Submitted to: Journal of Economic Entomology
Publication Type: Peer Reviewed Journal
Publication Acceptance Date: December 5, 2004
Publication Date: April 1, 2005
Citation: Arbogast, R.T., Chini, S.R. 2005. Plodia interpunctella (Lepidoptera: Phralidae): spatial relationship between trap catch and distance from a source of emerging adults. Journal of Economic Entomology. 98(2):326-333. Interpretive Summary: Insect pests are a perennial problem in buildings, such as rice, flour and feed mills, warehouses, and retail stores, where they damage and contaminate susceptible commodities such as food products and animal feed. Pest management in these situations has relied heavily on chemical insecticides and fumigants, such as methyl bromide. With increasing emphasis being placed on integrated pest management to minimize pesticide risk, regular monitoring to detect and locate infestation has assumed greater importance. ARS scientists at the Center for Medical, Agricultural and Veterinary Entomology in Gainesville, Florida, have developed a new monitoring method that uses a combination of trapping and spatial analysis of trap catch by contour mapping. The value of the method lies in its ability to locate as well as detect infestation and in the utility of contour maps for documentation and communication. The maps provide graphic, easily understood evidence of insect infestation and the effectiveness of control measures. They are thus of considerable value in communicating insect problems among managers and maintenance, sanitation, and pest control personnel. The method will help reduce pesticide risk by guiding the timing and targeting of control applications, eliminating the need for routine preventive treatment, reducing the area treated with insecticides, and aiding in the application of nonchemical methods. The method has already gained some acceptance by the pest control and food processing industry, and acceptance is expected to expand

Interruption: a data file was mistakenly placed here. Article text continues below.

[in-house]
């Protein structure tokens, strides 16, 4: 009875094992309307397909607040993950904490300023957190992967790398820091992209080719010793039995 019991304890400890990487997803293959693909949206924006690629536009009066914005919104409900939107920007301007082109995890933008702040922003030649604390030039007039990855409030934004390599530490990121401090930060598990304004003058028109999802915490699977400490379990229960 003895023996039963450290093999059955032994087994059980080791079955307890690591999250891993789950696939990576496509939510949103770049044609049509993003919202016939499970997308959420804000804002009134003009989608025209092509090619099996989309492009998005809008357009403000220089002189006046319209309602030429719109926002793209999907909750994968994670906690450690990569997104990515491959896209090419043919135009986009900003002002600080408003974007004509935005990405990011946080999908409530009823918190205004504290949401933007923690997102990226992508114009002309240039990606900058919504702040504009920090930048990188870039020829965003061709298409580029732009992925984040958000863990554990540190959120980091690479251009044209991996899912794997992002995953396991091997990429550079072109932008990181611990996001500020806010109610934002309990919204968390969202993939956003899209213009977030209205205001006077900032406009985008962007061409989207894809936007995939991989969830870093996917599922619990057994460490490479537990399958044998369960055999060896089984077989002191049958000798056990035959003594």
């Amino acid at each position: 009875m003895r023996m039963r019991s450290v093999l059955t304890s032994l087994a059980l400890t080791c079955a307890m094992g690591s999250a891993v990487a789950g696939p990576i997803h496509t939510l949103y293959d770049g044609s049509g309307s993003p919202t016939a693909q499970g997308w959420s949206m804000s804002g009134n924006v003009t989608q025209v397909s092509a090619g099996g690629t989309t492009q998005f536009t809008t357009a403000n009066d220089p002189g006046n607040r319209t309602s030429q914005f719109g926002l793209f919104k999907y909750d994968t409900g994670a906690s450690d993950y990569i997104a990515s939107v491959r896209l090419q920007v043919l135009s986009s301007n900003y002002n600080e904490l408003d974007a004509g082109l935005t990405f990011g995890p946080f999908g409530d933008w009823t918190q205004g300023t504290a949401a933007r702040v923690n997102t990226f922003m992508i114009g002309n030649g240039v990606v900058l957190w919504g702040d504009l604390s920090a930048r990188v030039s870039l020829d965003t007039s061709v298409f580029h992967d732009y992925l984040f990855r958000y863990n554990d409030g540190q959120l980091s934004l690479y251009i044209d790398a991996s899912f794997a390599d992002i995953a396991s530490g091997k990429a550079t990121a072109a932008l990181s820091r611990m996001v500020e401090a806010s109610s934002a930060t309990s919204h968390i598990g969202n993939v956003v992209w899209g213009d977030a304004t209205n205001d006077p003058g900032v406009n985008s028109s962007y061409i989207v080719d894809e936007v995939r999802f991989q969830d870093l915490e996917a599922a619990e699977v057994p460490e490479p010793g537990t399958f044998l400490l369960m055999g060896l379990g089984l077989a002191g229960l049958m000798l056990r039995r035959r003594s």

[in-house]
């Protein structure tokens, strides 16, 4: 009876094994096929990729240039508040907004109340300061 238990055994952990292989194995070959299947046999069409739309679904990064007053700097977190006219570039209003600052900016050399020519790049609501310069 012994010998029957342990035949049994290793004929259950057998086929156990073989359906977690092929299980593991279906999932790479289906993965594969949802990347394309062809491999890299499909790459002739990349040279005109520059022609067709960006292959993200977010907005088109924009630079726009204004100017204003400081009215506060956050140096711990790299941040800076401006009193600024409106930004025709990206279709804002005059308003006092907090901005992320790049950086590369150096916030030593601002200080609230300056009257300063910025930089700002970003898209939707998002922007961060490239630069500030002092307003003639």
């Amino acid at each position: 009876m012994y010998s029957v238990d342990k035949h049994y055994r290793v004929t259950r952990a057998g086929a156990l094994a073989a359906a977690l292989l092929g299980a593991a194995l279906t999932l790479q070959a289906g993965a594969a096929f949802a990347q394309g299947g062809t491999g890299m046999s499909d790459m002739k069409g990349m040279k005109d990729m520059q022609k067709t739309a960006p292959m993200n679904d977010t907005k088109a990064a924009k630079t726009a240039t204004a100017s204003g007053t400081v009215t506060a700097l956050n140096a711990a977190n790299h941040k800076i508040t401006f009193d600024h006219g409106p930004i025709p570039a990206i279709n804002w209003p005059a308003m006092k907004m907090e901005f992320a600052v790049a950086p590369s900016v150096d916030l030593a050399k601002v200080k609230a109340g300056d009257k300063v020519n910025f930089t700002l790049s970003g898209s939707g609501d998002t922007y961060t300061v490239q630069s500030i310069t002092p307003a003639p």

Technical Abstract: The Indian meal moth, Plodia interpunctella (Hübner), was selected as a representative stored-product moth to test the validity of contour mapping of trap catch for pest monitoring in warehouses and retail stores. Three experiments, each replicated 5 times, were conducted in a 3.2 x 9.0-m aluminum shed. Each experiment involved placing pupae at a single release point and recording the numbers of emerging adult males captured after 24, 48, and 72 h in each of 4 pheromone-baited sticky traps attached to the walls of the shed, about 1.2 m above the floor. The experiments differed only with respect to the point of release. Consecutive contour maps of trap catch tracked the dispersal of emerging males from each point. As the moths dispersed and total trap catch increased, cumulative trap catch remained highest near the release points. The rate of capture increased during the first 24 h as moths began to emerge from the pupae, and then became nearly constant. The cumulative numbers captured by any trap after 24, 48, and 72 h decreased linearly with distance from the point of release. The observed spatial patterns of trap catch relative to sources of infestation and the inverse relationship of trap catch to distance from a source support the validity of contour mapping as a means of monitoring stored-product moths and locating foci of infestation.